The Adelphi Hotel is my go-to Melbourne bolthole. A designer classic wedged into iconic Flinders Lane (complete with cantilevered swimming pool over the street), it was refurbed a couple of years ago and has had a huge injection of distinctive and well-delivered service improvement. It’s upbeat but not hysterical, stylish but not try-hard, and the rooms are plush, generous and quiet for the city.
The boho town of Castlemaine is a 90-minute ride north-west of Melbourne and has strong arts and food cultures. The same terrain that gave rise to one of the world’s richest gold rushes now hosts a number of boutique wineries nearby. My favourite is Bress, which makes a wicked Chardonnay, as well as slumming it marvellously with local Harcourt apples for Australia’s best cider. Great long-table lunches during summer and autumn.
Melbourne boasts two architecturally distinctive house museums, which it’s worth getting organised to go see (you need to pre-book a private tour). The Lyon Housemuseum is in leafy Kew, and holds a large and varied collection of contemporary Australian art (including work by Howard Arkley, Patricia Piccinni and Callum Morton). Relative newcomer Justin Art House Museum is in grungier Prahran and pushes a little harder into digital and video art. A visit should include a relaxed chat over tea with owner-collector-architect Charles Justin and wife Leah.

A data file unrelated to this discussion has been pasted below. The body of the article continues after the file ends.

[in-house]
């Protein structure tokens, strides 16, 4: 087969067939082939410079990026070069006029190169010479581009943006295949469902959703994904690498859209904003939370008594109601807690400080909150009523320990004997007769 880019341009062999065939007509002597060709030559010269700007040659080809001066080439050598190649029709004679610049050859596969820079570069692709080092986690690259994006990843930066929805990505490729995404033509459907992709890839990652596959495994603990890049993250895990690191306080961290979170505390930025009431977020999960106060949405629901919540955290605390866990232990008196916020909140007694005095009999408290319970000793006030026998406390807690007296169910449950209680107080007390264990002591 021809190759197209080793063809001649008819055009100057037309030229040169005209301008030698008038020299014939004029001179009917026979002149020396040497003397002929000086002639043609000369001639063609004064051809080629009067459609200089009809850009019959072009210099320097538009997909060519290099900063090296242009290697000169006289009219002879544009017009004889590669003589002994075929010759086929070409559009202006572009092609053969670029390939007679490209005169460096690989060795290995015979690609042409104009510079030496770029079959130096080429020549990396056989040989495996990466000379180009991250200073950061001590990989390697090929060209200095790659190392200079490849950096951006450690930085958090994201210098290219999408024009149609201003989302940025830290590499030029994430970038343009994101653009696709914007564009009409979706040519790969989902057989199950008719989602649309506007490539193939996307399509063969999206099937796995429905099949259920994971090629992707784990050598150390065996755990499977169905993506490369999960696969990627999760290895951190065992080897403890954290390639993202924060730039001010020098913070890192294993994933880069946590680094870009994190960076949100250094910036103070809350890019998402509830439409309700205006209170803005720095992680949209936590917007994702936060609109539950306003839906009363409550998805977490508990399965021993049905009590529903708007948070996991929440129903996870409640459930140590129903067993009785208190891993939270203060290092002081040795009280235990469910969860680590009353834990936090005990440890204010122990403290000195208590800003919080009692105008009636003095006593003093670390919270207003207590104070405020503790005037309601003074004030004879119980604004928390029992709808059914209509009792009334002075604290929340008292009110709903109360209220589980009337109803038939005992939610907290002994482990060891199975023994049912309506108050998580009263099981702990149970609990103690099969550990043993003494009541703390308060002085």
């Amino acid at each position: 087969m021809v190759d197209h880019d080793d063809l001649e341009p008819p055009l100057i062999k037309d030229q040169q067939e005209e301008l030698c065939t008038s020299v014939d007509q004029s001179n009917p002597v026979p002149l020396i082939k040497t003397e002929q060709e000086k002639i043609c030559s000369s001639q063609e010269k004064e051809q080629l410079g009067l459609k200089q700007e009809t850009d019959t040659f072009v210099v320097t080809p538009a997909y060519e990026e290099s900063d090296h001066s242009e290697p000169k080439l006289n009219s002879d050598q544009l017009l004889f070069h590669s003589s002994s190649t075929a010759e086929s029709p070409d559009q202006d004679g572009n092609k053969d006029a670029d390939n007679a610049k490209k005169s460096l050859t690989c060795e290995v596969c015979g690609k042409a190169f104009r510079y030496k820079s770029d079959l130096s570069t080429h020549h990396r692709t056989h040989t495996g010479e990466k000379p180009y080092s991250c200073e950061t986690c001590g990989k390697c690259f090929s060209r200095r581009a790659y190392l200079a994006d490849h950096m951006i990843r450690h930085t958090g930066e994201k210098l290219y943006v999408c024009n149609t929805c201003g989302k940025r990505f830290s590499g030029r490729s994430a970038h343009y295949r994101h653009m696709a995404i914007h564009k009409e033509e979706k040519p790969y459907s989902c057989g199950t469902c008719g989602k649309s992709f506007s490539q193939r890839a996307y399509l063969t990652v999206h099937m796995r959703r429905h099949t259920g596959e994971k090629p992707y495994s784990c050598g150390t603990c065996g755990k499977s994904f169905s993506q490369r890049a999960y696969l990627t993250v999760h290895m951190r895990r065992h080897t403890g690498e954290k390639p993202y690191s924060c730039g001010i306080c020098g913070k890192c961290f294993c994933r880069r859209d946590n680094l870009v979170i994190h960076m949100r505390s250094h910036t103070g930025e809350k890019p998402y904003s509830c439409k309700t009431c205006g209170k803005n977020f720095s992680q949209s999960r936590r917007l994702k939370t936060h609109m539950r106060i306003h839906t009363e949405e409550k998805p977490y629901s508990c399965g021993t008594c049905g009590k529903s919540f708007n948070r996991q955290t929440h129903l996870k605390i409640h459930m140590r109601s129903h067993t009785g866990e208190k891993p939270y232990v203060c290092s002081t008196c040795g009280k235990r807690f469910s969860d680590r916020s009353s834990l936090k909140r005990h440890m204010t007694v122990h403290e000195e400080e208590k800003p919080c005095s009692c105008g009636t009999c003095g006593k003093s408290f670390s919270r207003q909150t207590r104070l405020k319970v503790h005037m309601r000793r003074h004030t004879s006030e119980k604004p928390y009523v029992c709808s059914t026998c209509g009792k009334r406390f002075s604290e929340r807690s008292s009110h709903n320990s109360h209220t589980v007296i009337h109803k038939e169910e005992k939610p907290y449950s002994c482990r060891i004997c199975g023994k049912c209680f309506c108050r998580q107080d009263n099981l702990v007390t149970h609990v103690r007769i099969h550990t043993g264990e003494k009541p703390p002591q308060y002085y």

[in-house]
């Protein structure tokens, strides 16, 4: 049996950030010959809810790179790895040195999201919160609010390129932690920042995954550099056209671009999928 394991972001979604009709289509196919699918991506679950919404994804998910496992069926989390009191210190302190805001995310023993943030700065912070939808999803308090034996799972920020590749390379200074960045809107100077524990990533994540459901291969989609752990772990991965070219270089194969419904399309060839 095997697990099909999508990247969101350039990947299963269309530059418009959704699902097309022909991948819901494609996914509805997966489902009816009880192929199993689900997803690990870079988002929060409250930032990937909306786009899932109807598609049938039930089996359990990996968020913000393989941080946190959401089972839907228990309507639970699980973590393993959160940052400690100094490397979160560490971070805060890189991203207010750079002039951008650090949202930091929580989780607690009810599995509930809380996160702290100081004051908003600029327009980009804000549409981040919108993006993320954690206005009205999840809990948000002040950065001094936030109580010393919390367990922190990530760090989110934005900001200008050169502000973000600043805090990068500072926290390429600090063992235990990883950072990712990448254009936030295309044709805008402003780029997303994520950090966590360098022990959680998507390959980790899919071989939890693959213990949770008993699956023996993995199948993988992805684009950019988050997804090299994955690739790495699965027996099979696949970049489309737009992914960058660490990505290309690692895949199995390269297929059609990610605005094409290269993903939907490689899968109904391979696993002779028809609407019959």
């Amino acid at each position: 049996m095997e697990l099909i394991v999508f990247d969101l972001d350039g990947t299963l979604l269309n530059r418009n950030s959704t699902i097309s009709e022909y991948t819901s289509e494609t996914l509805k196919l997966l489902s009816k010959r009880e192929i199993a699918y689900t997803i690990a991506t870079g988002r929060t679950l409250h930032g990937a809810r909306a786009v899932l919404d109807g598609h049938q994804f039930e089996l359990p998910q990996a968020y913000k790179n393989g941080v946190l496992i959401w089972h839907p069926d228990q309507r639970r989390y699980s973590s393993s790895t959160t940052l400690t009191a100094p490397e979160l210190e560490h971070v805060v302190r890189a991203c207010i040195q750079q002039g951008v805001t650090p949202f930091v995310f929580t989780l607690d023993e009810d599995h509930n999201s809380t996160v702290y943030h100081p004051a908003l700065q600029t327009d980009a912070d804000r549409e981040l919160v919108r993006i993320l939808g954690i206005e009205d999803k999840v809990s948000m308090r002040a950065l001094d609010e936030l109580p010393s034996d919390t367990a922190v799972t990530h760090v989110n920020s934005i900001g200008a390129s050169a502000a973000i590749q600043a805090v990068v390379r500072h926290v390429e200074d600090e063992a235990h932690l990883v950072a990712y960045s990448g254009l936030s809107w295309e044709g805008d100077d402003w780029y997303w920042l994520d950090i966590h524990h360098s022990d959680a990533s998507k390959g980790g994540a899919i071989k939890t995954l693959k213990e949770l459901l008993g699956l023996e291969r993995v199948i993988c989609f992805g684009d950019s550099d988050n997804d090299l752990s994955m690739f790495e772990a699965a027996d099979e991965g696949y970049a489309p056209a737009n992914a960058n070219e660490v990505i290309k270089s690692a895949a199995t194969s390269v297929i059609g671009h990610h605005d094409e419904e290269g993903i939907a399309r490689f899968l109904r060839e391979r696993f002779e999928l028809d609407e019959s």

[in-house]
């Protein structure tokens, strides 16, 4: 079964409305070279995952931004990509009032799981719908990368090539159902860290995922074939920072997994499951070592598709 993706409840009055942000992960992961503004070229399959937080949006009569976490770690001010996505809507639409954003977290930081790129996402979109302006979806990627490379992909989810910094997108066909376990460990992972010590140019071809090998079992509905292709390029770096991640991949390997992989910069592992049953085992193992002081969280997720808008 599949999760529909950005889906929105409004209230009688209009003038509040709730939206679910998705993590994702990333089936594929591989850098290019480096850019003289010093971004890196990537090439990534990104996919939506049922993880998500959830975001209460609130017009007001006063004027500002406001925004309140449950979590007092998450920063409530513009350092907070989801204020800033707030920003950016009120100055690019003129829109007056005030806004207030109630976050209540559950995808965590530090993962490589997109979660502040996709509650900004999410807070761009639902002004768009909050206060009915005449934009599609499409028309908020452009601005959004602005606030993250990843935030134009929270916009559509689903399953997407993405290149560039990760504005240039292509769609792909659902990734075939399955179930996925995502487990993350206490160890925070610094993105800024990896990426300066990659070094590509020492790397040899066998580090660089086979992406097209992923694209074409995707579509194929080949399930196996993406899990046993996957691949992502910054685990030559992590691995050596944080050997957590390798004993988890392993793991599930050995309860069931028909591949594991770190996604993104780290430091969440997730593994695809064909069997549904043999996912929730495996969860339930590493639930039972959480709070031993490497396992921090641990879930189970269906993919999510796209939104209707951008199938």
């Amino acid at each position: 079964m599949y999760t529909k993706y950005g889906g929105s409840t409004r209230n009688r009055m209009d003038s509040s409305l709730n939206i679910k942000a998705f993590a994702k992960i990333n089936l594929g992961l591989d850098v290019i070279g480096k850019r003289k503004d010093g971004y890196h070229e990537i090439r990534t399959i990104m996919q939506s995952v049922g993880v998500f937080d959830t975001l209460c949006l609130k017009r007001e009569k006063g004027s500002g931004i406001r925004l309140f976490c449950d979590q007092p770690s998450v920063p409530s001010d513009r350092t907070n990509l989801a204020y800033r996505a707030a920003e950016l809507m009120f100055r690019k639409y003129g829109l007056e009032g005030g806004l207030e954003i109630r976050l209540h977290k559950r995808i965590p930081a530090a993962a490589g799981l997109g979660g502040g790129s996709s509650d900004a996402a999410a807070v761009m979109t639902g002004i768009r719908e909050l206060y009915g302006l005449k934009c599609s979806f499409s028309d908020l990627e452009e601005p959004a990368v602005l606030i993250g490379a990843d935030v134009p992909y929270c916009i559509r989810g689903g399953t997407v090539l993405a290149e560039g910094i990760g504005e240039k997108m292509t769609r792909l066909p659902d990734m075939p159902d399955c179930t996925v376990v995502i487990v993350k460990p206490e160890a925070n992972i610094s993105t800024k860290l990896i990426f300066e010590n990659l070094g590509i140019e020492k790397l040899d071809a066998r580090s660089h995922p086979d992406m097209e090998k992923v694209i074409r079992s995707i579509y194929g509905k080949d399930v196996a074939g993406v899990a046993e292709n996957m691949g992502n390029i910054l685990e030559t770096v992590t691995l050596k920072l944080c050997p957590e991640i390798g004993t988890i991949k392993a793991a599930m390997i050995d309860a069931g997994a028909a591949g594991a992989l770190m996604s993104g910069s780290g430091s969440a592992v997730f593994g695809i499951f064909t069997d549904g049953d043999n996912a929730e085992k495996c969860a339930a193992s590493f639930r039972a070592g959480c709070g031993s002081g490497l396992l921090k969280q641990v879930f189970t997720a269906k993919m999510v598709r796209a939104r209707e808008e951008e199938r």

A short walk up Flinders Lane from the Adelphi is the serene Ashtanga Yoga Centre of Melbourne. Housed in a traditional Melbourne warehouse, but tucked away behind huge first-floor windows, it serves a passionate local yoga crew. It’s not set up for casual walk-in visits, but if you’re staying more than a week and can commit to a few classes, drop them a line. You’ll feel like a true Melburnite.
Further up Flinders Lane, on the corner of Exhibition Street, is squishy but stylish Axil Coffee Roasters CBD Espresso Bar. The short or long blacks pack a serious punch. There’s a standing-only bar along the floor-to-ceiling windows, and you’ll be jockeying with a million caffeine-addicted hipsters, but it’s genuinely powerful coffee.
City Wine Shop manages to do that difficult thing: it’s a working bottle shop for informed wine buyers, and at the same time it’s a smart, relaxed wine bar mixing the Spring Street political class and a bookish crowd of young fogeys. It’s lively without being noisy, intellectual without being pretentious. And the wine list is very long.
It’s likely to be mobbed, but recently re-opened Stokehouse has earned its fine reputation. Bang on the beach in still daggy St Kilda, it’s as close as Melbourne gets to a Sydney vibe. Sashimi Sundays – for an afternoon of the freshest raw stuff – are a new fixture, and there’s a more casual vibe at spin-off Pontoon next door, with its long grill, deck-spinning DJs and old-school rollerbladers whizzing by.